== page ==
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Mariana by Alfred Tennyson

Analysis

This poem consists of seven 12-line stanzas divided into 3 4-line rhyme uniques of ABAB CDDC EFEF. It is written in iambic tetrameter, except the trimeter of the tenth and twelfth lines.

Mariana is a reference from Shakespeare's play Measure for Measure. The poplar tree mentioned in the fourth and fifth stanzas is a classic example of the renegade lover and his broken promise to his partner.

Poem

Mariana
By 

"Mariana in the moated grange."
Measure for Measure.

With blackest moss the flower-plots
  Were thickly crusted, one and all:
The rusted nails fell from the knots
  That held the pear to the gable-wall.
The broken sheds look'd sad and strange:
  Unlifted was the clinking latch;
  Weeded and worn the ancient thatch
Upon the lonely moated grange.
    She only said, 'My life is dreary,
      He cometh not,' she said;
    She said, 'I am aweary, aweary,
      I would that I were dead!'

Her tears fell with the dews at even;
  Her tears fell ere the dews were dried;
She could not look on the sweet heaven,
  Either at morn or eventide.
After the flitting of the bats,
  When thickest dark did trance the sky,
  She drew her casement-curtain by,
And glanced athwart the glooming flats.
    She only said, 'The night is dreary,
      He cometh not,' she said;
    She said, 'I am aweary, aweary,
      I would that I were dead!'

Upon the middle of the night,
  Waking she heard the night-fowl crow:
The cock sung out an hour ere light:
  From the dark fen the oxen's low
Came to her: without hope of change,
  In sleep she seem'd to walk forlorn,
  Till cold winds woke the gray-eyed morn
About the lonely moated grange.
    She only said, 'The day is dreary,
      He cometh not,' she said;
    She said, 'I am aweary, aweary,
      I would that I were dead!'

About a stone-cast from the wall
  A sluice with blacken'd waters slept,
And o'er it many, round and small,
  The cluster'd marish-mosses crept.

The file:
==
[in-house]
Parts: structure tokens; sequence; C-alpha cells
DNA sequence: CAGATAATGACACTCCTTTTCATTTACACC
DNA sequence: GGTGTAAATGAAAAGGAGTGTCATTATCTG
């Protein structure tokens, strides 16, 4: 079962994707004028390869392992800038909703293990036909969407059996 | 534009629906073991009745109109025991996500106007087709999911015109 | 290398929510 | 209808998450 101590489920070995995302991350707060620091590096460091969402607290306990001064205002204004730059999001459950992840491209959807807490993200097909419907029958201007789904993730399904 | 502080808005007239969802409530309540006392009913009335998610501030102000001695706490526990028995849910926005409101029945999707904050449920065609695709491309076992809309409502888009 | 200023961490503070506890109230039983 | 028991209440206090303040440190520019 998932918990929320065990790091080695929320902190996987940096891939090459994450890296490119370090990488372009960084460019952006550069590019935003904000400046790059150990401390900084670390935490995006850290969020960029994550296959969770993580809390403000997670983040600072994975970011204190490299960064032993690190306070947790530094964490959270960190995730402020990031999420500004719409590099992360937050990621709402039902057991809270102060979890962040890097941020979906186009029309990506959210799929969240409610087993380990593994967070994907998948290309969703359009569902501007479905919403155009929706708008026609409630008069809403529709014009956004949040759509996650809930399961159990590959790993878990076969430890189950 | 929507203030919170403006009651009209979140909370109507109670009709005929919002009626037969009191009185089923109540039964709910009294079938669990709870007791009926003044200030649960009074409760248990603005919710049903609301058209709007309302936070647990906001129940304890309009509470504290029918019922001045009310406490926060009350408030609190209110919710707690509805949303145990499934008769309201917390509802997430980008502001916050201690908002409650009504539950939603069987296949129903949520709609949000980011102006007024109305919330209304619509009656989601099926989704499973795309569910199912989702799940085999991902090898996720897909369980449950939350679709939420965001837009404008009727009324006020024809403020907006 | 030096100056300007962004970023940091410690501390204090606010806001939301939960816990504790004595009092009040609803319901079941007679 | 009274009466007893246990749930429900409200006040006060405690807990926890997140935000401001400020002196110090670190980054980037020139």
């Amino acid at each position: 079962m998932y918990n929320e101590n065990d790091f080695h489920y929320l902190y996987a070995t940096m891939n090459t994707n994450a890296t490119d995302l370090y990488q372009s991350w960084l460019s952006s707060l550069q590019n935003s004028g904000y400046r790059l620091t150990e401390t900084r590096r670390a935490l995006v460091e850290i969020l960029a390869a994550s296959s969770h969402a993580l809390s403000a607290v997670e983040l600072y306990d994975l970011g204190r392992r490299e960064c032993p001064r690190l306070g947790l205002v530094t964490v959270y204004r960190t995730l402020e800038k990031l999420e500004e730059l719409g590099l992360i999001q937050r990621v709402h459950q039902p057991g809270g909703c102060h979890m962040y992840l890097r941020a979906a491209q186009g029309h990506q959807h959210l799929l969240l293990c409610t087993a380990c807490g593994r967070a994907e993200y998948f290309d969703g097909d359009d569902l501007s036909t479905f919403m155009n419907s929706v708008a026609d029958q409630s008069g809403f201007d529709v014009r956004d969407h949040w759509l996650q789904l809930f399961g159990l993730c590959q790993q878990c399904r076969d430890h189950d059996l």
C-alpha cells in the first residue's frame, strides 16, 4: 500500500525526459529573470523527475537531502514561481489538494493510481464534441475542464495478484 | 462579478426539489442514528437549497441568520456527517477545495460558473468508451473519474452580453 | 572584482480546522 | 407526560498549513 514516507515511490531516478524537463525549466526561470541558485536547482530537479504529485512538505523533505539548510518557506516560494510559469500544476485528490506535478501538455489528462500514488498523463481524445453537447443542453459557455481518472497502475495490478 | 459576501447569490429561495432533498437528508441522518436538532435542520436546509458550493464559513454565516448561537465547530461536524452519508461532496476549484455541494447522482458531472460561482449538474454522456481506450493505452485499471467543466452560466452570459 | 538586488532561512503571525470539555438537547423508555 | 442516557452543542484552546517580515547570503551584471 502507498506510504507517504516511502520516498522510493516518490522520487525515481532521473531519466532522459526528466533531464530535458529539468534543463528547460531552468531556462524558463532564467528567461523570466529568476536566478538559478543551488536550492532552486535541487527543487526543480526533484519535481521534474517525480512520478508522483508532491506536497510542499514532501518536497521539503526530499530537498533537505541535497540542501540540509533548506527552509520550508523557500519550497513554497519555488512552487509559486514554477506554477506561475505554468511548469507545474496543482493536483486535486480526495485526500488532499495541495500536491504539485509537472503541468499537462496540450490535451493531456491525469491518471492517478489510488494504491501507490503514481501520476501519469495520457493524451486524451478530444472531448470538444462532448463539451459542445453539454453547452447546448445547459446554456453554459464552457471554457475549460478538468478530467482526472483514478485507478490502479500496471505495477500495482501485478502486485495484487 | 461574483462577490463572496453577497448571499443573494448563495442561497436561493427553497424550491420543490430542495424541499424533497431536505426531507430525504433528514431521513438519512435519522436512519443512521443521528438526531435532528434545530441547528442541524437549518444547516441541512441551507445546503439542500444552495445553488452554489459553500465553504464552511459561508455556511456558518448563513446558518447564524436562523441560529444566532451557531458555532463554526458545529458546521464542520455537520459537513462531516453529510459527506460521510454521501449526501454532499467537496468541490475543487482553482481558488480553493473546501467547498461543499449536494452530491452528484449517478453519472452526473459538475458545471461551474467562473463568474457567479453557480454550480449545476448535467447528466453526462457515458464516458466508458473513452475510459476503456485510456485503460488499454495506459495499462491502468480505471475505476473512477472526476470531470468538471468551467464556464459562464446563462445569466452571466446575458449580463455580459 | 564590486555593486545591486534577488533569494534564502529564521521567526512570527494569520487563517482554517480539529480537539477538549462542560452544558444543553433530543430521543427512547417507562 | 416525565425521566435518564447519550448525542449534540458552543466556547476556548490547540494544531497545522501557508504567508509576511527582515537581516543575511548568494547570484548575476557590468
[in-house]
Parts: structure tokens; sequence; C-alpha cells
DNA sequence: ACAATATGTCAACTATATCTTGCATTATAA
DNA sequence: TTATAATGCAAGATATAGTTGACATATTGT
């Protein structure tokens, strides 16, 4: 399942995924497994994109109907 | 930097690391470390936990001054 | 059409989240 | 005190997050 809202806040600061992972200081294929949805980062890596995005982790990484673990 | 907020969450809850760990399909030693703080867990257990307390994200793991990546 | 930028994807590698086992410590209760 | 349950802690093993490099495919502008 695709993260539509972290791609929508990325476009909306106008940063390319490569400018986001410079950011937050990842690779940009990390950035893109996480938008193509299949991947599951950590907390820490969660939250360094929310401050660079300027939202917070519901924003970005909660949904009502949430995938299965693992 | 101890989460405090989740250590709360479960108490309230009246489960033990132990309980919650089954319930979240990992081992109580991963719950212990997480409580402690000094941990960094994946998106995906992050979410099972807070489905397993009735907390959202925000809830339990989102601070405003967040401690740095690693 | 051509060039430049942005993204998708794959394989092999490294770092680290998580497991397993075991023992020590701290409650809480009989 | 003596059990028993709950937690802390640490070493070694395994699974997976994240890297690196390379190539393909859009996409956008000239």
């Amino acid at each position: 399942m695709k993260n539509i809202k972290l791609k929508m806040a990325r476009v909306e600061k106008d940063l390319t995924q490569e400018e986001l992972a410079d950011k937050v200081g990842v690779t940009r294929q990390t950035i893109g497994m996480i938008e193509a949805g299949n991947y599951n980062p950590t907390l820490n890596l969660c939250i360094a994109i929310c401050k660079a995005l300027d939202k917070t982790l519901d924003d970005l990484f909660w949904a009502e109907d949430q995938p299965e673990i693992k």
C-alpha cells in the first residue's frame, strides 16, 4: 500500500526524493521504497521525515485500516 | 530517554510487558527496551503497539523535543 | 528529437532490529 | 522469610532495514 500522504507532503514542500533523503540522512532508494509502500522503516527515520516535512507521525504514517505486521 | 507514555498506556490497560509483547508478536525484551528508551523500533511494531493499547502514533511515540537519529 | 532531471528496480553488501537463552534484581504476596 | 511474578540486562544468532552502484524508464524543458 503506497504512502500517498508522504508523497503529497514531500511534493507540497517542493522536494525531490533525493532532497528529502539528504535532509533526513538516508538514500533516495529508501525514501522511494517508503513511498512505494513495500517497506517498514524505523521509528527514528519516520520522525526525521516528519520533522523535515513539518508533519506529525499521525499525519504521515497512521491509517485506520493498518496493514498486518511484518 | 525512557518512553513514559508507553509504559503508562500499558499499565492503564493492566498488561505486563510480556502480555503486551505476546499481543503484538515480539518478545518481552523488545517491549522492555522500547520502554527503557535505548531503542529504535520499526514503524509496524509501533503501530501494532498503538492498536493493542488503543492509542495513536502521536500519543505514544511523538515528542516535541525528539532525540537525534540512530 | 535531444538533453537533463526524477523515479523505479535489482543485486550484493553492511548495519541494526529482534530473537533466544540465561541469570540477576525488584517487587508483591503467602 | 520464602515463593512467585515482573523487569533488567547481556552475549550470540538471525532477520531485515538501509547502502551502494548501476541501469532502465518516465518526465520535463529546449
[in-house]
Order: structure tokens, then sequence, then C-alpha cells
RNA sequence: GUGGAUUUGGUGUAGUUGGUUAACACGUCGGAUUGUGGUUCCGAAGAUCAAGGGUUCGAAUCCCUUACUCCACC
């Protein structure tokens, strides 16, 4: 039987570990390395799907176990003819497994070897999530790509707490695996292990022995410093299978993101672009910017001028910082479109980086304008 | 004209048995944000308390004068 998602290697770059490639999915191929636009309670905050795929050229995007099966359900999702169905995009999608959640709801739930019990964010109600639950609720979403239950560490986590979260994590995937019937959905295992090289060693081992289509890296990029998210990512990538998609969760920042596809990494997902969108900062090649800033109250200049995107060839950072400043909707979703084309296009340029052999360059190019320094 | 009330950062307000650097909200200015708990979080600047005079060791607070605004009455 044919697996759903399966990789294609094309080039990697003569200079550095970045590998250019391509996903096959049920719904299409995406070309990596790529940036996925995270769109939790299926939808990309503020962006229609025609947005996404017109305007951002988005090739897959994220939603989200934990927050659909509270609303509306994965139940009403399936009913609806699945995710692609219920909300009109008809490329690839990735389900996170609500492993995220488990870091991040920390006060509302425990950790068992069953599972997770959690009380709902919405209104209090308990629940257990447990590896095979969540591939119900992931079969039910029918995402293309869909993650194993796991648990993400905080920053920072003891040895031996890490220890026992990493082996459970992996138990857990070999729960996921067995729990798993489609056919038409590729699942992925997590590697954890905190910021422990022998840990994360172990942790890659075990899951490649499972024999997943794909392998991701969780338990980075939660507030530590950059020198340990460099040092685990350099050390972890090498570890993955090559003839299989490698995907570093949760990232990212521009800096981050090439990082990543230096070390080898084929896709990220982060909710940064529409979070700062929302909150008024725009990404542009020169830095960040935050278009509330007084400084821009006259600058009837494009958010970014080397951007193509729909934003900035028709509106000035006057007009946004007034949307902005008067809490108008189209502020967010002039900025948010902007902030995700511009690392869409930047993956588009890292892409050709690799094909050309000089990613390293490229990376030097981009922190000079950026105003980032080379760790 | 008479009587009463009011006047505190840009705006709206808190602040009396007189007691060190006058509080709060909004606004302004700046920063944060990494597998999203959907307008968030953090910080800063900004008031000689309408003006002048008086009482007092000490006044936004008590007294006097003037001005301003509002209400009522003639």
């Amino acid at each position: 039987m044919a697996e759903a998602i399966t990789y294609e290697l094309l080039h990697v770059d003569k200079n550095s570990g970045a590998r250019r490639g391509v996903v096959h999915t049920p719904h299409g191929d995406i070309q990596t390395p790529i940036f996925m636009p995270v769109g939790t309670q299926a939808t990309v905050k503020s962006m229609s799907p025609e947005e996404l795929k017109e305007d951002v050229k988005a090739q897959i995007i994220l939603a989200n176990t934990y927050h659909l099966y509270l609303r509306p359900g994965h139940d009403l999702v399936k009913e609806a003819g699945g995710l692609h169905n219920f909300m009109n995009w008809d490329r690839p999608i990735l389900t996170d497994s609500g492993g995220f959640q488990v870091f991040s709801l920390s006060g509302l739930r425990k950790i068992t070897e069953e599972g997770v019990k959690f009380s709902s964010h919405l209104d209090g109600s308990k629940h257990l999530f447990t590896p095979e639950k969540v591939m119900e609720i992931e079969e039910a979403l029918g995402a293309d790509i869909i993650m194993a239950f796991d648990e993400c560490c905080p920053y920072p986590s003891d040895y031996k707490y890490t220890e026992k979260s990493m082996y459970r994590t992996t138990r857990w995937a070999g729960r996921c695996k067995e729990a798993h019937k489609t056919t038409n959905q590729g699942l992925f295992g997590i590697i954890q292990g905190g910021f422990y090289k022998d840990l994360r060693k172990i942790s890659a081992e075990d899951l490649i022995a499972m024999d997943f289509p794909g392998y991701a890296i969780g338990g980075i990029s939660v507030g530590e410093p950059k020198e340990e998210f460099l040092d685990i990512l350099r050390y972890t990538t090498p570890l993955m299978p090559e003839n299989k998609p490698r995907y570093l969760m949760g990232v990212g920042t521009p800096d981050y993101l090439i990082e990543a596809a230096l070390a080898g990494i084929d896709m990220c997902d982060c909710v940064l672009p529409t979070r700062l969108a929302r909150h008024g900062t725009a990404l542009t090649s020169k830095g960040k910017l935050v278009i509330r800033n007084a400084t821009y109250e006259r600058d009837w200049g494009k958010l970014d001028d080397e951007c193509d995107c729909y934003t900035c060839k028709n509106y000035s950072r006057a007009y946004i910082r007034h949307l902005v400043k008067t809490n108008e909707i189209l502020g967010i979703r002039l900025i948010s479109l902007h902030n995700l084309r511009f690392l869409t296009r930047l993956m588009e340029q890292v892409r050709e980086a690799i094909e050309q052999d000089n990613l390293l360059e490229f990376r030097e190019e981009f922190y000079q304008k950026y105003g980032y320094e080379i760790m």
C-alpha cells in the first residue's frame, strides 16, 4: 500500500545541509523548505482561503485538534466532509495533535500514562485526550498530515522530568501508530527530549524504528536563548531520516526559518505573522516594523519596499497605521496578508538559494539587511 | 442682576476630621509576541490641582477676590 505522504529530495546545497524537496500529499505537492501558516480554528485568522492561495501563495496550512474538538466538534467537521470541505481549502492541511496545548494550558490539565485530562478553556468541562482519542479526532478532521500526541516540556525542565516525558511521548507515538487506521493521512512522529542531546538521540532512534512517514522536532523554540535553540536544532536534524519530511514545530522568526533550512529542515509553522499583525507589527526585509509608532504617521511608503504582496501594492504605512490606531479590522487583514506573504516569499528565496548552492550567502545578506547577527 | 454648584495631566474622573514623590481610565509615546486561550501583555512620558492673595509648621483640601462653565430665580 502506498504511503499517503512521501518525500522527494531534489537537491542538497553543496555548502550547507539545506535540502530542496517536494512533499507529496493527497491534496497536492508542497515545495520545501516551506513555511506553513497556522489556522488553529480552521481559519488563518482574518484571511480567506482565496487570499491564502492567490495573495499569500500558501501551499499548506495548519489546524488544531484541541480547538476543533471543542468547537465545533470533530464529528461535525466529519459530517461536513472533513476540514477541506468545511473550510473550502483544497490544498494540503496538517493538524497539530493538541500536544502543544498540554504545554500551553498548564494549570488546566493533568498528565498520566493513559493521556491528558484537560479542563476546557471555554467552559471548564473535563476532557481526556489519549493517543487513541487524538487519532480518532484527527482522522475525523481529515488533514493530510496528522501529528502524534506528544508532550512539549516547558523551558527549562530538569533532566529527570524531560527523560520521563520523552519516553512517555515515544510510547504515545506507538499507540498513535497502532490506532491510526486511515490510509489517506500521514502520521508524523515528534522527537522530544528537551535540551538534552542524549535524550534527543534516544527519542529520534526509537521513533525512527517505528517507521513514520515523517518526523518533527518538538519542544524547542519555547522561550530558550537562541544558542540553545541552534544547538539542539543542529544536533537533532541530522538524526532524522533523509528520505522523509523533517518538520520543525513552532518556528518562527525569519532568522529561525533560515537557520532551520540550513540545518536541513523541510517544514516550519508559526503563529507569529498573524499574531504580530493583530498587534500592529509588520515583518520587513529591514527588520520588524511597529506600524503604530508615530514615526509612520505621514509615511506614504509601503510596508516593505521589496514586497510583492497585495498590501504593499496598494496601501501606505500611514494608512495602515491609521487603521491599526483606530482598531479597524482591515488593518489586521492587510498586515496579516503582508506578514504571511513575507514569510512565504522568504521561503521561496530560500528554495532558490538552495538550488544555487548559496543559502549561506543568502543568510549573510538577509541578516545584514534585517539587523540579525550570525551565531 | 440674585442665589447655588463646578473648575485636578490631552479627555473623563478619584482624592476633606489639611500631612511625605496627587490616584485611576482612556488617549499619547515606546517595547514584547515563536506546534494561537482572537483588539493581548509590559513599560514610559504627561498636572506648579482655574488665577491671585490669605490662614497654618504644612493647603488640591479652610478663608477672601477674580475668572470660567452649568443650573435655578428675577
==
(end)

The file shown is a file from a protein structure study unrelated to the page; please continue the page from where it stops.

Hard by a poplar shook alway,
  All silver-green with gnarled bark:
  For leagues no other tree did mark
The level waste, the rounding gray.
    She only said, 'My life is dreary,
      He cometh not,' she said;
    She said, 'I am aweary, aweary,
      I would that I were dead!'

And ever when the moon was low,
  And the shrill winds were up and away,
In the white curtain, to and fro,
  She saw the gusty shadow sway.
But when the moon was very low,
  And wild winds bound within their cell,
  The shadow of the poplar fell
Upon her bed, across her brow.
    She only said, 'The night is dreary,
      He cometh not,' she said;
    She said, 'I am aweary, aweary,
      I would that I were dead!'

All day within the dreamy house,
  The doors upon their hinges creak'd;
The blue fly sung in the pane; the mouse
  Behind the mouldering wainscot shriek'd,
Or from the crevice peer'd about.
  Old faces glimmer'd thro' the doors,
  Old footsteps trod the upper floors,
Old voices called her from without.
    She only said, 'My life is dreary,
      He cometh not,' she said;
    She said, 'I am aweary, aweary,
      I would that I were dead!'

The sparrow's chirrup on the roof,
  The slow clock ticking, and the sound
Which to the wooing wind aloof
  The poplar made, did all confound
Her sense; but most she loathed the hour
  When the thick-moted sunbeam lay
  Athwart the chambers, and the day
Was sloping toward his western bower.
    Then, said she, 'I am very dreary,
      He will not come,' she said;
    She wept, 'I am aweary, aweary,
      Oh God, that I were dead!'

Published .

Next: Marriage Morning
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Nationality
English

Literary Movement
Victorian, 19th Century

Subjects
Nature, Love, Relationship